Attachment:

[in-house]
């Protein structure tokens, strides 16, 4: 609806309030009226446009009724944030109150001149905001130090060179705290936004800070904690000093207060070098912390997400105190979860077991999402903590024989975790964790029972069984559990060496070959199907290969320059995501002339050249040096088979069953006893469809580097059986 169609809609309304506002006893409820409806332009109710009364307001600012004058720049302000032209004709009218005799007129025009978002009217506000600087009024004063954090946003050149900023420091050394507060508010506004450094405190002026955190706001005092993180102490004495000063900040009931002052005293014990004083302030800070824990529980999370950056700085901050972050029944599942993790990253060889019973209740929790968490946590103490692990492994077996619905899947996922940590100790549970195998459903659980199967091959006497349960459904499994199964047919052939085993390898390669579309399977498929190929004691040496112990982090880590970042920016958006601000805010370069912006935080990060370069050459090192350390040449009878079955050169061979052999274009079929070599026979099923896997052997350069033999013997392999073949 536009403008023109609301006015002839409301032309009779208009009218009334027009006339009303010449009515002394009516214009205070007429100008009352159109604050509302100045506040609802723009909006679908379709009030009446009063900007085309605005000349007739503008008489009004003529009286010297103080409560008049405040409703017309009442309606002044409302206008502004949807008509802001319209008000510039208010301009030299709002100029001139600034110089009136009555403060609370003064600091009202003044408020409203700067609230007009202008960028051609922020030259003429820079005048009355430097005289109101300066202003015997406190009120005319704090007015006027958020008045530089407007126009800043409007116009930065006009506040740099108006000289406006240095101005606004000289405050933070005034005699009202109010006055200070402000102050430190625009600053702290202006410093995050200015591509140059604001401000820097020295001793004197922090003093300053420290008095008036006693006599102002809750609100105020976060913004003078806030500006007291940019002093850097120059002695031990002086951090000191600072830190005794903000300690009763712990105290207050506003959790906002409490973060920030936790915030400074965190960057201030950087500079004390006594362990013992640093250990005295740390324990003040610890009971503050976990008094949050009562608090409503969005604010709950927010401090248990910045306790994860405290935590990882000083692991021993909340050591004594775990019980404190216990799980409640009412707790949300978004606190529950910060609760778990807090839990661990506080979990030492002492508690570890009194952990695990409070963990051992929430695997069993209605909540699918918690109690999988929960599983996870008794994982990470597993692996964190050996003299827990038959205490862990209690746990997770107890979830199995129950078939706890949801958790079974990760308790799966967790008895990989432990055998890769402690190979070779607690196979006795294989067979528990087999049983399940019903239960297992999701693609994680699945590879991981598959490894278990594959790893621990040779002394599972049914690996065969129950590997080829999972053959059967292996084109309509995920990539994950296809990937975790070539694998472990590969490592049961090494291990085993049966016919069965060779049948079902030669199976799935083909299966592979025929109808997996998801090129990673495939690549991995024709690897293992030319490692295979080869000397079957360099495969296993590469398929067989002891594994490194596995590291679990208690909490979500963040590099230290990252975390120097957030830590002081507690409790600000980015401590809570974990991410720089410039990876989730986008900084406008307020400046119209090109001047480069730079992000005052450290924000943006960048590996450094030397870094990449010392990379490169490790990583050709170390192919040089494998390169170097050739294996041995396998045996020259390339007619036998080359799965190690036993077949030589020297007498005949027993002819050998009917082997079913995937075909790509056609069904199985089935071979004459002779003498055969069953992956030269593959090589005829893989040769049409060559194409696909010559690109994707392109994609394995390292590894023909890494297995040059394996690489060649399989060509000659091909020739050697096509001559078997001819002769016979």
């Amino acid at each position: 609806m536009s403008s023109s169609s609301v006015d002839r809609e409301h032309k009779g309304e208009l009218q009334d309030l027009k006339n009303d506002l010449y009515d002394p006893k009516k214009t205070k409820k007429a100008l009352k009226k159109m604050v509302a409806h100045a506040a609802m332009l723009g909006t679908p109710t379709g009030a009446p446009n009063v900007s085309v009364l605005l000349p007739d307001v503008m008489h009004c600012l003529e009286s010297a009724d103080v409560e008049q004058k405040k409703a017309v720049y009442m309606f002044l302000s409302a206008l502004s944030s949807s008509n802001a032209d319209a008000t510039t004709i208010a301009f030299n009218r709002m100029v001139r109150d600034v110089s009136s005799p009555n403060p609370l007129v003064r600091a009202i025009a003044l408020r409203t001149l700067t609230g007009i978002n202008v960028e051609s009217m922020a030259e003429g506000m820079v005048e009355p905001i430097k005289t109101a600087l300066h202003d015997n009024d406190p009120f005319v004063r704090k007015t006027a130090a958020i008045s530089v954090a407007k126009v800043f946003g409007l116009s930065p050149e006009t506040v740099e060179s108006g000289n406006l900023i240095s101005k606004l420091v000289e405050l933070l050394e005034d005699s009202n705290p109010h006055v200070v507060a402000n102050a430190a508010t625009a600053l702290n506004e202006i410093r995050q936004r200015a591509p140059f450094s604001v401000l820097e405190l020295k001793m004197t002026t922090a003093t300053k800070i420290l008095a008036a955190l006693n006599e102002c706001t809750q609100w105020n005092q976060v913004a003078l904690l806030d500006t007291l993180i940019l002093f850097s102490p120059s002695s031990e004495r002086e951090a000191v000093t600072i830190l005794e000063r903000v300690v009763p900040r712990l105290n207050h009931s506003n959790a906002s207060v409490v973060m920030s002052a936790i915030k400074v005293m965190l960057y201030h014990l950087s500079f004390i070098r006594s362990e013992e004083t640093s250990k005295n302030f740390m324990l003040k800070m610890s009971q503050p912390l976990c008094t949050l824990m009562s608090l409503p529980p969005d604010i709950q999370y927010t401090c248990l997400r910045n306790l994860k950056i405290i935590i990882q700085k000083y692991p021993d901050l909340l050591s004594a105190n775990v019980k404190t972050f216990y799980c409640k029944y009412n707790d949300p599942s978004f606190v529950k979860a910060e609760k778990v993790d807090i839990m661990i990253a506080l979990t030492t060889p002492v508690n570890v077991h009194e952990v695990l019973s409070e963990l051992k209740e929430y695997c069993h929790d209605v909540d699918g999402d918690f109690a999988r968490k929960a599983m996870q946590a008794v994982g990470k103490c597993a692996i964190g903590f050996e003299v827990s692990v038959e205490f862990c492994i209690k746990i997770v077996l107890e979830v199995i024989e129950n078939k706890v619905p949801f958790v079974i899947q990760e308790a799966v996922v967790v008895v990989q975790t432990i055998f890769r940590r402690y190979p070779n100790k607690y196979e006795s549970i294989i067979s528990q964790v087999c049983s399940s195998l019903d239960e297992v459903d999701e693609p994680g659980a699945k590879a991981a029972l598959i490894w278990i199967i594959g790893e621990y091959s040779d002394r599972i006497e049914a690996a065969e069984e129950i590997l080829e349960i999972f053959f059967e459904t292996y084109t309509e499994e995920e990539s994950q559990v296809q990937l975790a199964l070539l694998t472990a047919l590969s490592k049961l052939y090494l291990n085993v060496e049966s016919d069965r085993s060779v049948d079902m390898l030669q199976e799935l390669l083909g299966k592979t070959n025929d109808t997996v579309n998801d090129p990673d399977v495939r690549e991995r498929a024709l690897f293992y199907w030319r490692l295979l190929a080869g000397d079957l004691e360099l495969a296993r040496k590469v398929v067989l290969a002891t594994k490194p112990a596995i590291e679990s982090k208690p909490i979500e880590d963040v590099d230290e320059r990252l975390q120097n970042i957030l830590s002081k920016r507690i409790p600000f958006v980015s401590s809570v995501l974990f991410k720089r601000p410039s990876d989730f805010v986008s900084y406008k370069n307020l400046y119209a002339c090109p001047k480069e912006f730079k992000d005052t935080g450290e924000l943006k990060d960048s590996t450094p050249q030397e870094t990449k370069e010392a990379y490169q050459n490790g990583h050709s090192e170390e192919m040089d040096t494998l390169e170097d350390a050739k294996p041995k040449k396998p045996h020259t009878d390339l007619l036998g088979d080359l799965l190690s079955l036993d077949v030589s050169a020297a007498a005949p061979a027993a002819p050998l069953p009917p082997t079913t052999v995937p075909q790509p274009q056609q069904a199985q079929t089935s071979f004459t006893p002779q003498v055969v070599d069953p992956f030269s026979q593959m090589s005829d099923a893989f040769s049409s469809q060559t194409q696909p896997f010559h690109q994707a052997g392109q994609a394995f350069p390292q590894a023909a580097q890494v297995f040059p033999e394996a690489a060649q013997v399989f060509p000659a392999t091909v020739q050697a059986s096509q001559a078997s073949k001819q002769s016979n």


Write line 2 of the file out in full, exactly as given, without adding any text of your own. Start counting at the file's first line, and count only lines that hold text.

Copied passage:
């Protein structure tokens, strides 16, 4: 609806309030009226446009009724944030109150001149905001130090060179705290936004800070904690000093207060070098912390997400105190979860077991999402903590024989975790964790029972069984559990060496070959199907290969320059995501002339050249040096088979069953006893469809580097059986 169609809609309304506002006893409820409806332009109710009364307001600012004058720049302000032209004709009218005799007129025009978002009217506000600087009024004063954090946003050149900023420091050394507060508010506004450094405190002026955190706001005092993180102490004495000063900040009931002052005293014990004083302030800070824990529980999370950056700085901050972050029944599942993790990253060889019973209740929790968490946590103490692990492994077996619905899947996922940590100790549970195998459903659980199967091959006497349960459904499994199964047919052939085993390898390669579309399977498929190929004691040496112990982090880590970042920016958006601000805010370069912006935080990060370069050459090192350390040449009878079955050169061979052999274009079929070599026979099923896997052997350069033999013997392999073949 536009403008023109609301006015002839409301032309009779208009009218009334027009006339009303010449009515002394009516214009205070007429100008009352159109604050509302100045506040609802723009909006679908379709009030009446009063900007085309605005000349007739503008008489009004003529009286010297103080409560008049405040409703017309009442309606002044409302206008502004949807008509802001319209008000510039208010301009030299709002100029001139600034110089009136009555403060609370003064600091009202003044408020409203700067609230007009202008960028051609922020030259003429820079005048009355430097005289109101300066202003015997406190009120005319704090007015006027958020008045530089407007126009800043409007116009930065006009506040740099108006000289406006240095101005606004000289405050933070005034005699009202109010006055200070402000102050430190625009600053702290202006410093995050200015591509140059604001401000820097020295001793004197922090003093300053420290008095008036006693006599102002809750609100105020976060913004003078806030500006007291940019002093850097120059002695031990002086951090000191600072830190005794903000300690009763712990105290207050506003959790906002409490973060920030936790915030400074965190960057201030950087500079004390006594362990013992640093250990005295740390324990003040610890009971503050976990008094949050009562608090409503969005604010709950927010401090248990910045306790994860405290935590990882000083692991021993909340050591004594775990019980404190216990799980409640009412707790949300978004606190529950910060609760778990807090839990661990506080979990030492002492508690570890009194952990695990409070963990051992929430695997069993209605909540699918918690109690999988929960599983996870008794994982990470597993692996964190050996003299827990038959205490862990209690746990997770107890979830199995129950078939706890949801958790079974990760308790799966967790008895990989432990055998890769402690190979070779607690196979006795294989067979528990087999049983399940019903239960297992999701693609994680699945590879991981598959490894278990594959790893621990040779002394599972049914690996065969129950590997080829999972053959059967292996084109309509995920990539994950296809990937975790070539694998472990590969490592049961090494291990085993049966016919069965060779049948079902030669199976799935083909299966592979025929109808997996998801090129990673495939690549991995024709690897293992030319490692295979080869000397079957360099495969296993590469398929067989002891594994490194596995590291679990208690909490979500963040590099230290990252975390120097957030830590002081507690409790600000980015401590809570974990991410720089410039990876989730986008900084406008307020400046119209090109001047480069730079992000005052450290924000943006960048590996450094030397870094990449010392990379490169490790990583050709170390192919040089494998390169170097050739294996041995396998045996020259390339007619036998080359799965190690036993077949030589020297007498005949027993002819050998009917082997079913995937075909790509056609069904199985089935071979004459002779003498055969069953992956030269593959090589005829893989040769049409060559194409696909010559690109994707392109994609394995390292590894023909890494297995040059394996690489060649399989060509000659091909020739050697096509001559078997001819002769016979």